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Convening Against Convention

The opinions expressed by columnists are their own and do not necessarily represent the views of
Often in politics, what is not said is as or more important than what is. Silence can serve as an endorsement, an admission, an evasion, or all of the above. As the Democrats gather in Charlotte for their convention, it is useful to consider what you will not hear or see from the party vowing to move the nation “forward.”

1. In God We Trust. The Democratic platform removes all reference to God. (San Antonio mayor Julian Castro missed the memo: he invoked God five times in his keynote address Tuesday night.) This emerging antipathy towards God is unprecedented and it represents a radical departure from past political experience, where both parties recognized the critical role religion plays in society. Indeed, such a radically secular platform would have confounded the leaders of the abolitionist and civil rights movements, whose convictions were rooted in faith in the Almighty, and who appealed to equality under God, not the state, in their quest for greater civil rights. In contrast, the modern Democratic credo appears to be, “In (Big) Government We Trust.”

2. America is Exceptional. Barack Obama said he believes in American exceptionalism like the Greeks believe in Greek exceptionalism. Given the current state of Greece, that is a sad statement. This week in Charlotte, expect the food stamp Democrats to speak of an America that is exceptional only insofar as everyone is exceptionally dependent on federal largesse, and therefore exceptionally miserable, like the Greeks. Indeed, a new Democratic National Committee video proclaimed, “The Government is the only thing we all belong to.” God forbid. This revealing statement is offensive, and exactly backward. As President Reagan said at his first inaugural, “We are a nation that has a government, not the other way around.” In Barack Obama’s America,
e pluribus unum has been replaced by a nation of 300 million dependent wards of the federal nanny state.

3. Leading from Behind Succeeded. In the Middle East, “leading from behind” produced atrocities in Syria, a Muslim Brotherhood president in Egypt, chaos in Libya, and an emboldened Russia menacing its neighbors, hardly a record about which to boast. On the European debt crisis, which threatens our economic wellbeing, Obama has been AWOL, an inexcusable failure of engagement and leadership. Foreign leaders have seen past President Obama’s empty rhetoric, and in his hollow slogans (“reset”) they see an abdication of American authority and influence unthinkable four years ago.

4. The Era of Big Government is Over. In 1996, Bill Clinton signed historic welfare reform legislation that cut the welfare caseloads in half, lifted millions of children out of poverty, and lifted millions of inner city residents out of despondence and dependence and into dignified employment. President Obama must have missed this historic, bipartisan achievement while out community organizing. And he apparently prefers the poor to stay that way, as he recently gutted the heart of the welfare reform regime.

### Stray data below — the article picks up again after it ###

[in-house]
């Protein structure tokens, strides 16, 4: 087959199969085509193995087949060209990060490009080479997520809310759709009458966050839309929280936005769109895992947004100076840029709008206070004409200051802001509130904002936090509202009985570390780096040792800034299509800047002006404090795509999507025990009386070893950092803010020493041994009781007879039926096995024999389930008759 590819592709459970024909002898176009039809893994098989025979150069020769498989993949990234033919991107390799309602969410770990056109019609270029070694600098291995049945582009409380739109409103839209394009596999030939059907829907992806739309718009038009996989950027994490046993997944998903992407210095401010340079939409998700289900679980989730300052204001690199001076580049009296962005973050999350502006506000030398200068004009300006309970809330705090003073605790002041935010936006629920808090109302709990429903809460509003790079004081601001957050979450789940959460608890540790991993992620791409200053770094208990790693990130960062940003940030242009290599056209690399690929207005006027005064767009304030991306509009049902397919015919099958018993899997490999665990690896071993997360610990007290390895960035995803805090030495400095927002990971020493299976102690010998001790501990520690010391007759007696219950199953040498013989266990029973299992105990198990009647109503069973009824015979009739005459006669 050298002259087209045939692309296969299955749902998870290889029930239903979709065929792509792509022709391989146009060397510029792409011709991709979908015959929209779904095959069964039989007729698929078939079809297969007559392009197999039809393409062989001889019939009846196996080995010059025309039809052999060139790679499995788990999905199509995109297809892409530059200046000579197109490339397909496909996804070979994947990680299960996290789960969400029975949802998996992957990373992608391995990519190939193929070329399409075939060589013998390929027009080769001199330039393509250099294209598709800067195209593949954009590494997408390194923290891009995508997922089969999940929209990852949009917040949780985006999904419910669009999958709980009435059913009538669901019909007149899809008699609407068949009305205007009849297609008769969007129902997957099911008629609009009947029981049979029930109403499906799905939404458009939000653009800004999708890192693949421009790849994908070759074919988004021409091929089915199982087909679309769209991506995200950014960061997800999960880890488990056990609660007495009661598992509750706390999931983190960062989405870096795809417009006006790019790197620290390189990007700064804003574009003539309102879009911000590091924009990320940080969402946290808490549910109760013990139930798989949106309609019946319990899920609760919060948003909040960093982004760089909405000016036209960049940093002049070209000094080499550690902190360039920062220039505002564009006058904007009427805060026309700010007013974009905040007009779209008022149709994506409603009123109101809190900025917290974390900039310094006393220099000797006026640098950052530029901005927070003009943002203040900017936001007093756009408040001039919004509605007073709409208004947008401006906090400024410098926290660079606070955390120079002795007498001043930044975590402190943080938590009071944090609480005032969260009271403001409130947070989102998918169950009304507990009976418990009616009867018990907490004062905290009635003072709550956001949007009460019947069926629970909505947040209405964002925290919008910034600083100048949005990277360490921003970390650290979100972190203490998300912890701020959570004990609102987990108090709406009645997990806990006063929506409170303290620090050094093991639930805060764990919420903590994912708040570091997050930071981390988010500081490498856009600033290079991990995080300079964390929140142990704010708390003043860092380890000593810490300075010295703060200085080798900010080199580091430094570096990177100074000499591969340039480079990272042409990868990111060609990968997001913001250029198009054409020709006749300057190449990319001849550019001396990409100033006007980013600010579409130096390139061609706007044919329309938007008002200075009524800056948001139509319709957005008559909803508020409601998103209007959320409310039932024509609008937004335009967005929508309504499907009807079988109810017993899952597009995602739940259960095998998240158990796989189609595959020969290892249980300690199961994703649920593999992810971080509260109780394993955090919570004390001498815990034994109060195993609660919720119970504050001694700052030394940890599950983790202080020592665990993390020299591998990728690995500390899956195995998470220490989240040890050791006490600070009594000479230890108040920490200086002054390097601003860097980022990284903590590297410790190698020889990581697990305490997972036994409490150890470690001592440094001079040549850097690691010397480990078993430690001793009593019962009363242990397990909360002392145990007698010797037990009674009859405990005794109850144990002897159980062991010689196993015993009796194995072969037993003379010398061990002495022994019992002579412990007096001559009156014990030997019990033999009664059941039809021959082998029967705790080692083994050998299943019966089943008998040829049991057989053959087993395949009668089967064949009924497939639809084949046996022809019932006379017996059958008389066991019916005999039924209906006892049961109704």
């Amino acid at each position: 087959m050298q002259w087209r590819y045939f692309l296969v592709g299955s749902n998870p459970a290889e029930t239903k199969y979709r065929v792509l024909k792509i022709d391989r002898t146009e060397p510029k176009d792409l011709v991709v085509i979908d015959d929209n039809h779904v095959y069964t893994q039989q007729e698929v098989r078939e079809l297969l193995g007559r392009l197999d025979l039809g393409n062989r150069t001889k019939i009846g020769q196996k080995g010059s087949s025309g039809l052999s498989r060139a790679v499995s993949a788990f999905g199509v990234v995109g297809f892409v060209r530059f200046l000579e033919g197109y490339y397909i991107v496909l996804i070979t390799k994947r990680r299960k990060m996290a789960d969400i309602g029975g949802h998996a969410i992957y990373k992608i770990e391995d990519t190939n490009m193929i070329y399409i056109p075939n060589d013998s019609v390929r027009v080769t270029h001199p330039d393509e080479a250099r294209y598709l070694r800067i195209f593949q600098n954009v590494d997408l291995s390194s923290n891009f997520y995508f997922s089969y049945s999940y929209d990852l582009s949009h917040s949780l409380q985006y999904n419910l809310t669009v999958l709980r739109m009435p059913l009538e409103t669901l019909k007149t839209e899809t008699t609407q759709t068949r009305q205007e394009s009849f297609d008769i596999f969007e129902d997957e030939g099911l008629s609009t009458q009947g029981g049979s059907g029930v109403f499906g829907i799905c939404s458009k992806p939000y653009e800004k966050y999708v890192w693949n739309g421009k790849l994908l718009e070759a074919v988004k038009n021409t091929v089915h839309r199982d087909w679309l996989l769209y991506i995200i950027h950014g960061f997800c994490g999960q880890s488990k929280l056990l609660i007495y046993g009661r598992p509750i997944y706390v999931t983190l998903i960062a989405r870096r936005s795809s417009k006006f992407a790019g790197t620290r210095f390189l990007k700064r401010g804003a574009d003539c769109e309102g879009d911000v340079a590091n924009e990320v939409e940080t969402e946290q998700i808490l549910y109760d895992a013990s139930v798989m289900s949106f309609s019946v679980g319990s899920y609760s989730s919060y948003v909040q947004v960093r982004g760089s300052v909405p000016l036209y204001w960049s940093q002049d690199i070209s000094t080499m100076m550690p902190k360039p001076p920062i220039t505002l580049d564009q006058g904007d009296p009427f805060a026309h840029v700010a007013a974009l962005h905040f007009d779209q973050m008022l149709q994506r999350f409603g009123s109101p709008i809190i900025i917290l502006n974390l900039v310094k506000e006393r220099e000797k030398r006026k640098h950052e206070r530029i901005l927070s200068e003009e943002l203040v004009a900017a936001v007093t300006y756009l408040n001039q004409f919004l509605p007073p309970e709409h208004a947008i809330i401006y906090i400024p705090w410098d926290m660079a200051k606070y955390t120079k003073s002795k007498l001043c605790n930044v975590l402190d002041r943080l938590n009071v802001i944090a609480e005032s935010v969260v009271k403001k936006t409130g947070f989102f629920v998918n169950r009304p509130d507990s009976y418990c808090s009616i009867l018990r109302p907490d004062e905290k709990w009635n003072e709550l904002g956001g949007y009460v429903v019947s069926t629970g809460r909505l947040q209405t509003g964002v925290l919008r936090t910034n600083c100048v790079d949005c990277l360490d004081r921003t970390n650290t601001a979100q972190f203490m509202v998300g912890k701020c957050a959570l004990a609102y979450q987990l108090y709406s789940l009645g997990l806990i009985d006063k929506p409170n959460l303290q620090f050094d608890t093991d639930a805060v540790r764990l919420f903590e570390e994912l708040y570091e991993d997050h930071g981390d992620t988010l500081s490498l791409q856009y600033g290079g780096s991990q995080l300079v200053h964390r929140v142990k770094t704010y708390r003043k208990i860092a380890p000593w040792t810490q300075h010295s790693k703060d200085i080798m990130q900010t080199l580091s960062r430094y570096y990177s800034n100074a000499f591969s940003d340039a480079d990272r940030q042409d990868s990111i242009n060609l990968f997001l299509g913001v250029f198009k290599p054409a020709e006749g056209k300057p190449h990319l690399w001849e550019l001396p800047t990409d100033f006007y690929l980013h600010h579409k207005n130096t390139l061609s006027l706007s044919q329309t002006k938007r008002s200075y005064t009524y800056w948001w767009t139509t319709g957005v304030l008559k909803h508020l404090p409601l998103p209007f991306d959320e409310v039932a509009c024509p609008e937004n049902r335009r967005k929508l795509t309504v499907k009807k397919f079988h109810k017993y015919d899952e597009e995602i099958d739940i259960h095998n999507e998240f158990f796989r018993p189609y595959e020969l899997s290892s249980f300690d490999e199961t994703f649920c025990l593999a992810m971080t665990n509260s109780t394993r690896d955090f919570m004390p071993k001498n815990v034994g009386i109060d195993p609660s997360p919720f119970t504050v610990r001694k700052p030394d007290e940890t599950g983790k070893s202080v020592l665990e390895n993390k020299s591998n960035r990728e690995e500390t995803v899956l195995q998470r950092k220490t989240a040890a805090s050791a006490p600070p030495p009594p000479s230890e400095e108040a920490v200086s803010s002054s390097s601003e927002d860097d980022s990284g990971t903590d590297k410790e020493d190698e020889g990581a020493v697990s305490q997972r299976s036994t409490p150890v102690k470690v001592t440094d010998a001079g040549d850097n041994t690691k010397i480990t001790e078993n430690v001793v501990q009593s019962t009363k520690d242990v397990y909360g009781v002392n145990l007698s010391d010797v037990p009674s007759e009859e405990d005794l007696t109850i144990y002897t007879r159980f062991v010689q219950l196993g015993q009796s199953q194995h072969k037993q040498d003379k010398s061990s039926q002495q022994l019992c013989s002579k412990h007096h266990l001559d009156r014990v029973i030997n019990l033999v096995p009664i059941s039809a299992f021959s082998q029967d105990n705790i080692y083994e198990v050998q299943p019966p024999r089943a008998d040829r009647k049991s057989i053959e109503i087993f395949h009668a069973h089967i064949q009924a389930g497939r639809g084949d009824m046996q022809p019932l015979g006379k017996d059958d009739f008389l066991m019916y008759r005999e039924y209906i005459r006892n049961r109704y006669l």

5. George W. Bush Was Correct. On taxes, detainees, the TARP program, Gitmo, drones and Special Forces operations, former Bush criticizer-in-chief Barack Obama has implicitly endorsed the logic and policy positions advocated by the 43rd president. President Bush has admirably refused to comment on President Obama’s performance, but don’t expect 44 to give any props to 43 for the successful initiatives he inherited and has benefited from. Magnanimity is apparently in short supply for this supposedly “post-partisan” president.

6. We Have A Plan. President Obama has given no indication of what he intends to accomplish during a second administration. Only three options exist: (1) Clintonesque small ball, e.g., school uniforms; (2) Clintonesque triangulation, e.g., welfare reform; or (3) more of the same failure: federal “investments” and economic malaise. If past is prologue, only option three appears plausible. Yet option three is not a viable reelection strategy, so what to do?

In the legal profession, lawyers have recourse to only three approaches to make their case. They can argue the facts if the facts are on their side. If the facts aren’t helpful, they argue the law. If the facts and the law are against them, they can argue for a change in the law.

The same is true in politics this year. The facts of Obama’s stewardship are not helpful: forty-something months of employment above eight percent, record food stamp usage and federal dependency, moribund job creation, an anemic recovery, an unpopular health care law, foreign policy failures, and failed attempts at state intervention through overhyped investments (stimulus) that failed miserably.

Nor is the law helpful to his agenda. Thus, the president flouts laws with which he disagrees (immigration laws, welfare reform, DOMA, border enforcement), and imposes laws of dubious legitimacy (Obamacare). Without resort to facts or law, the president is left with arguing that America, rather than him, is the problem and must be changed.

Recently asked to grade himself on his handling of the economy, Barack Obama gave himself an “incomplete,” saying he needed more time. For the millions of unemployed Americans drowning in the Obama recession, more time for Obama is the last thing they need or the president deserves. The Greek columns of 2008 may be gone, thankfully, but the fundamental inadequacy and misguided vision of the man again accepting the Democratic nomination persist, to the detriment of his party and the nation.

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